Latest in Gear

Image credit: Getty

ACLU: Facebook allowed gender-discriminating job ads

The ACLU says the practice is illegal.
120 Shares
Share
Tweet
Share
Save

Sponsored Links

Getty

The ACLU has filed a complaint against Facebook with the Equal Employment Opportunity Commission for what it says is unlawful gender-based targeting of job ads. The organization filed the charges on behalf of three women, the Communications Workers of America and the women the CWA represents. Its charges allege that Facebook allowed employers to target their job ads toward men and it names 10 companies that it says took advantage of that feature.

"Sex segregated job advertising has historically been used to shut women out of well-paying jobs and economic opportunities," said ACLU Attorney Galen Sherwin in a statement. "We can't let gender-based ad targeting online give new life to a form of discrimination that should have been eradicated long ago."

In its complaint, the ACLU shows that when Facebook users are creating an ad, the platform requires them to choose whether they want the ad targeted to men, women or all. "Targeting job ads by sex is unlawful under federal, state and local civil rights laws, including Title VII of the Civil Rights Act of 1964," said the ACLU.

Facebook and its ad platform have been in hot water before. Just last month, the Department of Housing and Urban Development filed a complaint against the company for allowing advertisers to target housing ads based on gender, race, religion, accessibility and national origin. While Facebook removed the ability to target housing, credit, employment, insurance or public business ads based on race, creed, color, national origin, veteran or military status, sexual orientation or disability status in April, it disabled an additional 5,000 targeting options in its ad tool suite following the HUD complaint.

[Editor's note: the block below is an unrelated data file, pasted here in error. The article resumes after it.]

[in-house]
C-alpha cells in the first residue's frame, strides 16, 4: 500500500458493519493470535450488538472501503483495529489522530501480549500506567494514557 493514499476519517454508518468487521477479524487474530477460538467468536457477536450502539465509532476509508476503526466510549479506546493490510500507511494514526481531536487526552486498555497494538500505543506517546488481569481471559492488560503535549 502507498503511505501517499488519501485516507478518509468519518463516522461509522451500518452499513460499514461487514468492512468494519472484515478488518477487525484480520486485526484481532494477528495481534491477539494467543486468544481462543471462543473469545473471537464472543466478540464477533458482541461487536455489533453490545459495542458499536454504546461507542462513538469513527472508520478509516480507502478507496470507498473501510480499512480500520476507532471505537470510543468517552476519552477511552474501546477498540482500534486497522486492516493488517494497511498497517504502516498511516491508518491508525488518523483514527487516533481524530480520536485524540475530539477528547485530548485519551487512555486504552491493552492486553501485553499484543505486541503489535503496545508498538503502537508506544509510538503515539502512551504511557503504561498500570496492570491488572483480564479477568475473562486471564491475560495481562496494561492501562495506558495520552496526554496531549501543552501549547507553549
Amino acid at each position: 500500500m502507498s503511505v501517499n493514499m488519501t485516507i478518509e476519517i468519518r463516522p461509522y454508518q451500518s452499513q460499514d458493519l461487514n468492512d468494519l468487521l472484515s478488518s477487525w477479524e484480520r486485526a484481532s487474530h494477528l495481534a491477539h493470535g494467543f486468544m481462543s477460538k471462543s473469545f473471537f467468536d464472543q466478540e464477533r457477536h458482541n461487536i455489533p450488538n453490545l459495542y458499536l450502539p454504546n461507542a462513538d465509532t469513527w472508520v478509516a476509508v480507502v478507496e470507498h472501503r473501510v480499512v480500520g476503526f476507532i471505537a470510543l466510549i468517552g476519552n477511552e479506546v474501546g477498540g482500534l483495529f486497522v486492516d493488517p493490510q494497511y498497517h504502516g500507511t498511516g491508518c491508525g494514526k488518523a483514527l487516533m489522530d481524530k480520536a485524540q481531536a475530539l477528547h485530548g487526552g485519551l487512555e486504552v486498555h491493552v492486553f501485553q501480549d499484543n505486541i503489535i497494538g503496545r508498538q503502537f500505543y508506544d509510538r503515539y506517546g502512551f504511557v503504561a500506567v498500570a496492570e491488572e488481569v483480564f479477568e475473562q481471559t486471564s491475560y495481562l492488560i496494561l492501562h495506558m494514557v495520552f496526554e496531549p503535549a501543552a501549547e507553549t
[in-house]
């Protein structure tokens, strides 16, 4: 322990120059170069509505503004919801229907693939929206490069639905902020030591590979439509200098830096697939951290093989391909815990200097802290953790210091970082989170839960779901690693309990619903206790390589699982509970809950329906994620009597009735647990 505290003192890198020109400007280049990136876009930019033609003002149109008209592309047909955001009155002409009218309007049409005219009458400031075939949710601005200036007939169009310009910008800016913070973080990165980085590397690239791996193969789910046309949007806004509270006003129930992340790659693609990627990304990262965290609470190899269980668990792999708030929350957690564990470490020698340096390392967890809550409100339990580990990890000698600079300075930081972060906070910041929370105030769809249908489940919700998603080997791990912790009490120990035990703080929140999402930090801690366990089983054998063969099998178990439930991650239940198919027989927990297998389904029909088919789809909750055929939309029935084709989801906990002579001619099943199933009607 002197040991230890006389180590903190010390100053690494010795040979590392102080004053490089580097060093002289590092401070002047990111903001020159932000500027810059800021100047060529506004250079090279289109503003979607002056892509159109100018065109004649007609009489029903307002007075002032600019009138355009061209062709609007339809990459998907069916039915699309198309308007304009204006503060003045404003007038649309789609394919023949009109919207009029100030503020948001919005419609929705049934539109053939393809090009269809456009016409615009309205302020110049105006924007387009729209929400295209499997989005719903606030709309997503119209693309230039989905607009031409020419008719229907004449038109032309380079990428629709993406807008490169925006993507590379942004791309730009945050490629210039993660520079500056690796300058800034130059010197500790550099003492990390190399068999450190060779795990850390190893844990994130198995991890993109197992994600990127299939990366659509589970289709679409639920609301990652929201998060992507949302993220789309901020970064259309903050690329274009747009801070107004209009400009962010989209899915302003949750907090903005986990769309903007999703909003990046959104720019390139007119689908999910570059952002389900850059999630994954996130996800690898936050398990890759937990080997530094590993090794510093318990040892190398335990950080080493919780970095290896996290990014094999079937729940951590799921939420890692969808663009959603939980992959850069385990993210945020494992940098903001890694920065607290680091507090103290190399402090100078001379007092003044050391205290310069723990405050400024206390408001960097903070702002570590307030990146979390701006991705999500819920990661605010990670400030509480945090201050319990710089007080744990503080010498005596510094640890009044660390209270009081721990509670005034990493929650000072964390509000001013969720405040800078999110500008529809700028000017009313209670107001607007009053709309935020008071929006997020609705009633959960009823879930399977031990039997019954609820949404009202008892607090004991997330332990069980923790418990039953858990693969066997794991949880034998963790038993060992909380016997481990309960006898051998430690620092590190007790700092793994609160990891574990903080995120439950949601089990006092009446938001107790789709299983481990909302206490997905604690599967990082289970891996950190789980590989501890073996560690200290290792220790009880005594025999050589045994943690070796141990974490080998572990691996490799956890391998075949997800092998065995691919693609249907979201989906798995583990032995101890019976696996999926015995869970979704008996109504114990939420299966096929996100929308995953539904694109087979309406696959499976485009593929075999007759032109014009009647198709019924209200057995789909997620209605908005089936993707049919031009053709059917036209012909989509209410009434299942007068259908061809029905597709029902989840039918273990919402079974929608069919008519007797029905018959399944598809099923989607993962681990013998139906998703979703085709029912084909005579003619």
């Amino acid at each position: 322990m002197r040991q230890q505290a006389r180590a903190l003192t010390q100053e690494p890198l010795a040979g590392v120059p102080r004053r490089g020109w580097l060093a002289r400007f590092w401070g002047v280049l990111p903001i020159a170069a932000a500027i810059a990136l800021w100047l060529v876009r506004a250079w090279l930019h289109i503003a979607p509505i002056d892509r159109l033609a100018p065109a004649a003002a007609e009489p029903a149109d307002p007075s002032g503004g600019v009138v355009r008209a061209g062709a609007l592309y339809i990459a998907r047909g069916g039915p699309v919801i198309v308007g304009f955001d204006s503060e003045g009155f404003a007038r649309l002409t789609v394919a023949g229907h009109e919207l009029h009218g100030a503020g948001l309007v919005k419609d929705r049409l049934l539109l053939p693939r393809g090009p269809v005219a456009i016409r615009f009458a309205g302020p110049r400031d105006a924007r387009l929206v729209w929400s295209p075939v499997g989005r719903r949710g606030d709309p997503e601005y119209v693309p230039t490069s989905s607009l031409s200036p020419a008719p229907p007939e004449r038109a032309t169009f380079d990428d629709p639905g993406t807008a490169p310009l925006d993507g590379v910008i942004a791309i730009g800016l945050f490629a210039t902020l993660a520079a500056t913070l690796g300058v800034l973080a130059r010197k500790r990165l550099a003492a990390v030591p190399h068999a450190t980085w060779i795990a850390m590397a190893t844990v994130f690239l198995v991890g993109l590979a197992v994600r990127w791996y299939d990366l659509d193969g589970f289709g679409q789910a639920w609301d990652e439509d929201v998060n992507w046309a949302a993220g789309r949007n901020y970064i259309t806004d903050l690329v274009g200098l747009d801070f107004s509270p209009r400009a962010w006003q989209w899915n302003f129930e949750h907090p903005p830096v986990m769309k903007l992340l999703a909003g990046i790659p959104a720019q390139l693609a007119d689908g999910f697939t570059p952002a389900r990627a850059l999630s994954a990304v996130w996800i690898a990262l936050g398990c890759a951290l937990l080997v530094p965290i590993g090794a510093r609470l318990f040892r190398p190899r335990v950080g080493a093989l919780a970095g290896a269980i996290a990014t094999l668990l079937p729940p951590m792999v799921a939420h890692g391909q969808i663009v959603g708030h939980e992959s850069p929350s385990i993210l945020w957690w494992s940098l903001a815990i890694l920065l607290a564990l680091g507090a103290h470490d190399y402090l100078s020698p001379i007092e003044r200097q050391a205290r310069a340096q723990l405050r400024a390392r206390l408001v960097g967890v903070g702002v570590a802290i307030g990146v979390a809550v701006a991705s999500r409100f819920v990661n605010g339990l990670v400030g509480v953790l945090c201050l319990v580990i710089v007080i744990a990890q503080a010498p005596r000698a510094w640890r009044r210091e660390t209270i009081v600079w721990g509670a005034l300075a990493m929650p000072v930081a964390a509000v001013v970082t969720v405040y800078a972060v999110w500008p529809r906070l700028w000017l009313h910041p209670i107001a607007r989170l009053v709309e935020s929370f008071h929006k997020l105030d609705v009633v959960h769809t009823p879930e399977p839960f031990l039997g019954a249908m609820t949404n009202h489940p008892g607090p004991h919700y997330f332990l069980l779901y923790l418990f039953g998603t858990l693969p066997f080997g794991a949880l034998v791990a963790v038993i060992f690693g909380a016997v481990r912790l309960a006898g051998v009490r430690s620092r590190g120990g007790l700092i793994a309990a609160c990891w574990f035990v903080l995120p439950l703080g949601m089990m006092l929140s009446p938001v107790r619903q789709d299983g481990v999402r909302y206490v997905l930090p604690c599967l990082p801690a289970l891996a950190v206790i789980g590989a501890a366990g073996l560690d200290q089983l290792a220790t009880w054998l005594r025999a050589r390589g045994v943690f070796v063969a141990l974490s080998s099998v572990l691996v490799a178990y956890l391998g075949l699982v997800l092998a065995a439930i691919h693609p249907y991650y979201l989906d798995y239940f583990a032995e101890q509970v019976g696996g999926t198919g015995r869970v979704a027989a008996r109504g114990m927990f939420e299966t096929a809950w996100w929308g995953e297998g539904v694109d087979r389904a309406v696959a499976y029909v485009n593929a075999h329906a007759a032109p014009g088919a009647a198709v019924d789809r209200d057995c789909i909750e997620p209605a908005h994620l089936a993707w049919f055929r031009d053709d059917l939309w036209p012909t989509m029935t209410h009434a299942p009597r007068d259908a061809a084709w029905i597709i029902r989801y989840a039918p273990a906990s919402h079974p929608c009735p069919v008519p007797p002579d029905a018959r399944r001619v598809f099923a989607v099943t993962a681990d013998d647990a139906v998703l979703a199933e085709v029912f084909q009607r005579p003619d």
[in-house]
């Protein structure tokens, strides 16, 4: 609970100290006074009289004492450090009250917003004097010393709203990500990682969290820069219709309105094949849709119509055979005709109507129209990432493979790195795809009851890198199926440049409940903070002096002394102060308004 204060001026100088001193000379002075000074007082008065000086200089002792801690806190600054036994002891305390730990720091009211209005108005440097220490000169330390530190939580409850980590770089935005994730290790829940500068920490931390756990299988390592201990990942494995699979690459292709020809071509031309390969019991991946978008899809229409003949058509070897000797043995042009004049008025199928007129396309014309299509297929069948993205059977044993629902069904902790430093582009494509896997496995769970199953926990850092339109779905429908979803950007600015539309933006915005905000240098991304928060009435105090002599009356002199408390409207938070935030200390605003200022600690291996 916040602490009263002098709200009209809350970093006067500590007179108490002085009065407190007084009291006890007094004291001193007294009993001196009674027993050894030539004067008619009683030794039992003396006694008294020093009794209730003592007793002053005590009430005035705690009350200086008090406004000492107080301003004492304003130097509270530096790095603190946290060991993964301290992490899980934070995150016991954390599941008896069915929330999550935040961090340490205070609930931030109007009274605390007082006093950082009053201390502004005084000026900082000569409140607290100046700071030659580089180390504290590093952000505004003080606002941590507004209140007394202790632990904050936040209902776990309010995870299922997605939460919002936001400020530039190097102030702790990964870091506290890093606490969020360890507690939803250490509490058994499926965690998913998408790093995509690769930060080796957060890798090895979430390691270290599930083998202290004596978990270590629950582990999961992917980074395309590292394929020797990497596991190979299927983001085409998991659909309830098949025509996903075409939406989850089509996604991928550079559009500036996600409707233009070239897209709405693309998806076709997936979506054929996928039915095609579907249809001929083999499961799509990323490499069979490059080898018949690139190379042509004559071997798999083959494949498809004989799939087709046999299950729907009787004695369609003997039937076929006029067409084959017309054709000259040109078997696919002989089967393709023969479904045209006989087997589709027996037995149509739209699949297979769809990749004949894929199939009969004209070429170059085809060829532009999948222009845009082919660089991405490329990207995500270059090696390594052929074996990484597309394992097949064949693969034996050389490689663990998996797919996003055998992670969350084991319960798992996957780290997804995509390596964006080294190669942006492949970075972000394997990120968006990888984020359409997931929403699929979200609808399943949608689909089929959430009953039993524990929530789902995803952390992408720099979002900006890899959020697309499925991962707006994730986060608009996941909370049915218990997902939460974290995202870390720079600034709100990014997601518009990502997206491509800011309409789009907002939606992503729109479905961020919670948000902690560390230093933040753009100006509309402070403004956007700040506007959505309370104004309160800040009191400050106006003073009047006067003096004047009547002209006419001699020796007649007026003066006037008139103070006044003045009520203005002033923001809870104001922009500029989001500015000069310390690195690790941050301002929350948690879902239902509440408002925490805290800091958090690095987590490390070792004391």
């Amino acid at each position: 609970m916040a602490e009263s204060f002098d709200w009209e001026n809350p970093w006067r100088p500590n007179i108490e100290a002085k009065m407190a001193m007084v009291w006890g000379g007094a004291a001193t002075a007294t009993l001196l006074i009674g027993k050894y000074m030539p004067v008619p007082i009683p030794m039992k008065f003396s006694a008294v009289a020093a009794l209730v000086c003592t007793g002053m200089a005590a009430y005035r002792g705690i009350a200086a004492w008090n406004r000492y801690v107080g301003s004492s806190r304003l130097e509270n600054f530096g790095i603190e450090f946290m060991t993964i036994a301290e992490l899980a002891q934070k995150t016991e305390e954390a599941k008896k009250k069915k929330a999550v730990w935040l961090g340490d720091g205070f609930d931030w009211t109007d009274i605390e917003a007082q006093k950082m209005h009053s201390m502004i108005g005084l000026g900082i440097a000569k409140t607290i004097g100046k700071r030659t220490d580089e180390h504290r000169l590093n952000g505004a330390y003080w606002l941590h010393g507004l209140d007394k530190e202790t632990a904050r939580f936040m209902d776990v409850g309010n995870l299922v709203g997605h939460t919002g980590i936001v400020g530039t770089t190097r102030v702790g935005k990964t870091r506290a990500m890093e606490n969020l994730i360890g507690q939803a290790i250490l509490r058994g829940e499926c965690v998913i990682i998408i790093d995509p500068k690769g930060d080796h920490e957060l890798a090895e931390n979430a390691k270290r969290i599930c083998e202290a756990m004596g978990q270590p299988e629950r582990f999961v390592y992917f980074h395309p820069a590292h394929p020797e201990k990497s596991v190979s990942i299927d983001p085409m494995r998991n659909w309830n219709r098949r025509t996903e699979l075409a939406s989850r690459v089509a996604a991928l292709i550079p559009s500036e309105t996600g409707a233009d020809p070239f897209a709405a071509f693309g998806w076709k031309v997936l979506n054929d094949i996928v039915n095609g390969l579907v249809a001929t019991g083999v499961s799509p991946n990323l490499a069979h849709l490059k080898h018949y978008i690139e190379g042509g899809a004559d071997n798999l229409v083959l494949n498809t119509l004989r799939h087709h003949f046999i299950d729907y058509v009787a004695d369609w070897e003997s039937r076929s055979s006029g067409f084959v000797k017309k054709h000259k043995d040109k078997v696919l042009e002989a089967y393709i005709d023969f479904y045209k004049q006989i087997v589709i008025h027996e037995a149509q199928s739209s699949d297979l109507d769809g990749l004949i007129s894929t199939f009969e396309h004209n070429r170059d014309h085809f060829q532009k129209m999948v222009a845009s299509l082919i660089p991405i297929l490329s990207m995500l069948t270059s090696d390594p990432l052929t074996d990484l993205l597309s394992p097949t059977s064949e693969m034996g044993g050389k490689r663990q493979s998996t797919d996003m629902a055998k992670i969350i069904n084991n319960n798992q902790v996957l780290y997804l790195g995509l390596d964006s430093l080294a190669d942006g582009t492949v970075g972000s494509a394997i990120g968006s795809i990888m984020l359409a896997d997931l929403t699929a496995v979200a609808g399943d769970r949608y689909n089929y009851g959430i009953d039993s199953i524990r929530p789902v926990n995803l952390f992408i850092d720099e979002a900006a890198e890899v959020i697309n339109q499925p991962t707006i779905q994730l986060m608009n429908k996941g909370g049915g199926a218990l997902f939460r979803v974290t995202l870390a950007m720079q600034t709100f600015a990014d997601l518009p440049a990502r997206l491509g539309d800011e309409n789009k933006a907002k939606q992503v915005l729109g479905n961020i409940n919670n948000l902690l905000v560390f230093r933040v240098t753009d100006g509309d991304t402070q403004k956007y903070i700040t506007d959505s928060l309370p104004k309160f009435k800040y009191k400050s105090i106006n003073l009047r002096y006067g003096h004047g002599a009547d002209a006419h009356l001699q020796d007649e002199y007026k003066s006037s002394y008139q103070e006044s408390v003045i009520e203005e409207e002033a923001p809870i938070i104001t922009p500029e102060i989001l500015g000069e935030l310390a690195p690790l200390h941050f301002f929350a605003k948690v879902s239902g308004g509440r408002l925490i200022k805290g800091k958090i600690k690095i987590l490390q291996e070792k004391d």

"While Facebook has recently taken some steps to prevent employment discrimination against people of various protected classes on its ad platform, Facebook has consciously decided not to stop itself or employers from targeting employment ads that exclude female users from receiving the ads," said the ACLU complaint. "Instead, Facebook has consciously retained the gender targeting tool and deployed it to send employment ads that excluded non-male users from receiving the ads."

Among the employers named in the complaint are moving, retail and construction companies, software developer Abas USA and the Greensboro, North Carolina police department.

All products recommended by Engadget are selected by our editorial team, independent of our parent company. Some of our stories include affiliate links. If you buy something through one of these links, we may earn an affiliate commission.
Comment
Comments
Share
120 Shares
Share
Tweet
Share
Save

Popular on Engadget

'The Outer Worlds' DLC is coming next year

'The Outer Worlds' DLC is coming next year

View
TCL's 2018 65-inch 6-Series 4K TV drops to $500

TCL's 2018 65-inch 6-Series 4K TV drops to $500

View
The $1,399 Pixelbook Go with 4K display is now available

The $1,399 Pixelbook Go with 4K display is now available

View
US cancels plans for new penalty tariffs on Chinese-made products

US cancels plans for new penalty tariffs on Chinese-made products

View
Tesla Cybertruck will likely get medium-duty truck classification like Ford Super Duty and others

Tesla Cybertruck will likely get medium-duty truck classification like Ford Super Duty and others

View

From around the web

Page 1Page 1ear iconeye iconFill 23text filevr